Deltek Sr. Analyst Chris Cotner reports.
This is part two of a two-part series on INPUT’s 10-year state budget projections.
As mentioned in part one of this series, the news regarding state financials has not been positive for a while. FY 2012 is looking like one of the worst (in terms of a decrease in overall state budgets) in history. However, things are looking up as business opportunities exist now and are projected to increase looking at FY 2013 – 2015. For businesses interested in capitalizing on this business intelligence, here are 6 simple strategies to survive doing business with the states during these economically hard times. For a complete recap of the data used as a basis for this article, read part one (it’s free).
1.Save the date: Circle the wagons; circle the date; save the date; do whatever it takes to make it through FY 2012; weather slower growth in FY 2013; and capitalize on more normalized growth in FY 2014 and 2015.
2.Hunker down: Even during difficult recessionary times, states still do business procuring goods and services. If your company has an interest in doing business with a particular state, hunker down and wait out the storm. If you have existing contracts, you may need to focus on service and existing contracts to help make it through the hard times. By FY 2013, things should be improving slightly. By FY 2014, most state business should be back on track. State economies should be chugging along at pre-recession growth levels by FY 2015.
3.Let the wind take the chaff: Weaker companies will not be able to weather this storm by waiting for state purchasing to pick back up in the next few years. If your company has interest in doing business with a state, weathering the storm will ultimately prove fruitful. As weaker companies fall aside, when procurement and opportunities pick back up, you should be well-positioned in a market with fewer competing companies. In the meantime, continue to let officials know your company is stable and ready for business when opportunities arise.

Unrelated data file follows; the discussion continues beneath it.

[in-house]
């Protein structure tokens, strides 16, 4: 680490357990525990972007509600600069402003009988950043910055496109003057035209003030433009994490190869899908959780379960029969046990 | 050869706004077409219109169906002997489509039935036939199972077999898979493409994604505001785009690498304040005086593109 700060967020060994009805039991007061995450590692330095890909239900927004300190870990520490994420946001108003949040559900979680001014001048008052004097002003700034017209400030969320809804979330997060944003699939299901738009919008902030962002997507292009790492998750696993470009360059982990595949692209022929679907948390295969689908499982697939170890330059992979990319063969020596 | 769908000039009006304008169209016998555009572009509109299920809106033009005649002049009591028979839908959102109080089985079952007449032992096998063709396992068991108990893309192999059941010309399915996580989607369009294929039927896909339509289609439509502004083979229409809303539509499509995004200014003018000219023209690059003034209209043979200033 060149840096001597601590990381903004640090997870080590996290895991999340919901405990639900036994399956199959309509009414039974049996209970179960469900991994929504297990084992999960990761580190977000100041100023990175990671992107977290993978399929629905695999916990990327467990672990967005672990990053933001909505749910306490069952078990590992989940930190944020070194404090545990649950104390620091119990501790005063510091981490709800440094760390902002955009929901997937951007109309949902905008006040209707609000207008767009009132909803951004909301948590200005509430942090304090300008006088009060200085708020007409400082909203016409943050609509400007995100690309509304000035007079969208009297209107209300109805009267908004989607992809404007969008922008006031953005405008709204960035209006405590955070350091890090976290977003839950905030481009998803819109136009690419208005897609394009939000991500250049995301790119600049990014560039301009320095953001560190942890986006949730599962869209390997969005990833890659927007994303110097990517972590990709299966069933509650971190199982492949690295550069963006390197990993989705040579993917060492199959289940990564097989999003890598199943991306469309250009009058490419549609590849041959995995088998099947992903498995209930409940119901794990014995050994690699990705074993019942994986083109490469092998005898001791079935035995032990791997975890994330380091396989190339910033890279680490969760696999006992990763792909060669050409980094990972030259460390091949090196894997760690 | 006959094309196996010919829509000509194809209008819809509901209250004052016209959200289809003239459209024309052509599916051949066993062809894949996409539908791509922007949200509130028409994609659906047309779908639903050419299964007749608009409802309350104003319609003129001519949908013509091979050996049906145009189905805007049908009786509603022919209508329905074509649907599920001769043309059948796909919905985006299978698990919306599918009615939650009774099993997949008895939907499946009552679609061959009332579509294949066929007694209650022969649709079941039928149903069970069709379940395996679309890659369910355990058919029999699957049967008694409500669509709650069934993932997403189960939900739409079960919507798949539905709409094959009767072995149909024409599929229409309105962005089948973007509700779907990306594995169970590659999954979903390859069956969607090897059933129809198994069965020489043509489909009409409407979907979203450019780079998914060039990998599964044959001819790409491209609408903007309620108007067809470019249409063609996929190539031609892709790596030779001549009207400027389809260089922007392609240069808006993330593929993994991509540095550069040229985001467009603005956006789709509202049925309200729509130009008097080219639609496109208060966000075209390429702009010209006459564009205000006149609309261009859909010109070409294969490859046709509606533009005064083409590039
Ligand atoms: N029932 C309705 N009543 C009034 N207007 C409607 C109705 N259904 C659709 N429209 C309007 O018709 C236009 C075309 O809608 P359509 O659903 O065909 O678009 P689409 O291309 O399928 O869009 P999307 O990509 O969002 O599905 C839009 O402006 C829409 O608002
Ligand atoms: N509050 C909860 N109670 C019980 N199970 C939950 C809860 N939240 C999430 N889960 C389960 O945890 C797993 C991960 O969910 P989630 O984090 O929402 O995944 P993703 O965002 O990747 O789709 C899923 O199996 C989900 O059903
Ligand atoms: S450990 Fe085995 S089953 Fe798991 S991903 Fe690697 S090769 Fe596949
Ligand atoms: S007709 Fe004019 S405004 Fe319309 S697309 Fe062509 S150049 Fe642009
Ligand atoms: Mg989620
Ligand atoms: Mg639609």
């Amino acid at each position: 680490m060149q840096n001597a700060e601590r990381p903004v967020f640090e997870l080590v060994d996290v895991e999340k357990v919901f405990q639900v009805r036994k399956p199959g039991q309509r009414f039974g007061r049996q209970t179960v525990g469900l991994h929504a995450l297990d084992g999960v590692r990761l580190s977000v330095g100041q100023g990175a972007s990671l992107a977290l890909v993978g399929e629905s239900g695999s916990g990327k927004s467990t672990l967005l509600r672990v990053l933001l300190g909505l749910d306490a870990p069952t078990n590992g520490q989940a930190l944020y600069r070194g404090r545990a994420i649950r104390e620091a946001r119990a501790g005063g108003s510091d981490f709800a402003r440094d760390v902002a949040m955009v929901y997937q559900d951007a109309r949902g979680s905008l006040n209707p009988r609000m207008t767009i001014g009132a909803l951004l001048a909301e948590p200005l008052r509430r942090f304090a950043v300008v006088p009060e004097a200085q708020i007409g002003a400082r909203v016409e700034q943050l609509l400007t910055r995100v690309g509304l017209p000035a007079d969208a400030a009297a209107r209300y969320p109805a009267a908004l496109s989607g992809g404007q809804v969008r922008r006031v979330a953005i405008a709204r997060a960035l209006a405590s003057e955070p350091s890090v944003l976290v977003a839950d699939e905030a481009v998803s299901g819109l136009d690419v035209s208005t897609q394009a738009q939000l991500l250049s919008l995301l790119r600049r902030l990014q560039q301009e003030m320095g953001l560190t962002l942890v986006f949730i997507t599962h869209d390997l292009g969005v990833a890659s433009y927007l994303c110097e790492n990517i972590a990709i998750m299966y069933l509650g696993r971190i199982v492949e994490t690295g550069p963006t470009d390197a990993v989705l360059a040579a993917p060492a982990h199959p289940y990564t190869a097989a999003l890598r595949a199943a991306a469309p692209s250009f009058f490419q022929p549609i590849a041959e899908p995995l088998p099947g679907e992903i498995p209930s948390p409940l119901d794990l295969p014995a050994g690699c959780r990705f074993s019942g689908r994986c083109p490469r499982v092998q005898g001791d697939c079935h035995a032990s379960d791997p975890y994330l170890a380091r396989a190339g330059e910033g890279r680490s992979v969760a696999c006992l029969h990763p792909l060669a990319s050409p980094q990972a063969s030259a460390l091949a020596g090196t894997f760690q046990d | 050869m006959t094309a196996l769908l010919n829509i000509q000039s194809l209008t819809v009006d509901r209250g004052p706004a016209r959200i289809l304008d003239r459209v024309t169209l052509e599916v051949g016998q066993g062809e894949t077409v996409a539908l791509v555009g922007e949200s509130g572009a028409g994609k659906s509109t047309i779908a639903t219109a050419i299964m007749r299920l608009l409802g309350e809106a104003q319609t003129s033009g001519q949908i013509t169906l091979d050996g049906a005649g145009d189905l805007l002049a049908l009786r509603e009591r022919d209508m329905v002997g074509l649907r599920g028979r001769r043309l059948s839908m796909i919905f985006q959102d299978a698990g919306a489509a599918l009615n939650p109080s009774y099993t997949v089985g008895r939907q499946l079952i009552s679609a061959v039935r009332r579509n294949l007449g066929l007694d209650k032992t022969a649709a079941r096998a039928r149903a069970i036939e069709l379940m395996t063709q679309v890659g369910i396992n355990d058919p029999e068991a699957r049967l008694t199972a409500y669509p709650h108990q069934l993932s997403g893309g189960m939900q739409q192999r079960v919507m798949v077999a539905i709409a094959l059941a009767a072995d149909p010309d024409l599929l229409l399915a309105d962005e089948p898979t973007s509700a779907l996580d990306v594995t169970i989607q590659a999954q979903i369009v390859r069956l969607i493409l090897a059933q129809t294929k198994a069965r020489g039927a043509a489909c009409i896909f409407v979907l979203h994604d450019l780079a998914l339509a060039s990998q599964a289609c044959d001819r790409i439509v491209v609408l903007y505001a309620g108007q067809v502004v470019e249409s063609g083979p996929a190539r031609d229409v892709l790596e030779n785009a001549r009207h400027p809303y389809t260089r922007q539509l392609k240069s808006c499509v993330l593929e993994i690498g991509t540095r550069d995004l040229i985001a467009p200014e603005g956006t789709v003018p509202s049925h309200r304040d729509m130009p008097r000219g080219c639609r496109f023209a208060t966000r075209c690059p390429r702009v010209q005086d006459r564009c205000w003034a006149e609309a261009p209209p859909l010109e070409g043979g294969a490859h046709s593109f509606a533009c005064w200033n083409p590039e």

4.Talk to decision-makers to create the want: Through my 13 years working in state government, I’ve learned a few things. Most companies believe that unless there is an RFP, and money is specifically allocated in a budget, then procurement will not happen. This is similar logic used by some in their job searches; if a position is not advertised, there must not be any openings. Sure, sometimes it works that way. However, in state government, if a decision-maker becomes interested enough in a business solution or product, the funds can suddenly become available as long as the purchase is below the threshold for legislative or cabinet-level approval. Things are moved around in the budget for items decision-makers want. Simply, find those decision-makers and make your pitch. If enough desire is created, your solution should at least be on the table for further discussion, worst case. Who knows, you may just secure a surprise and lucrative contract.
For the complete blog, go here.
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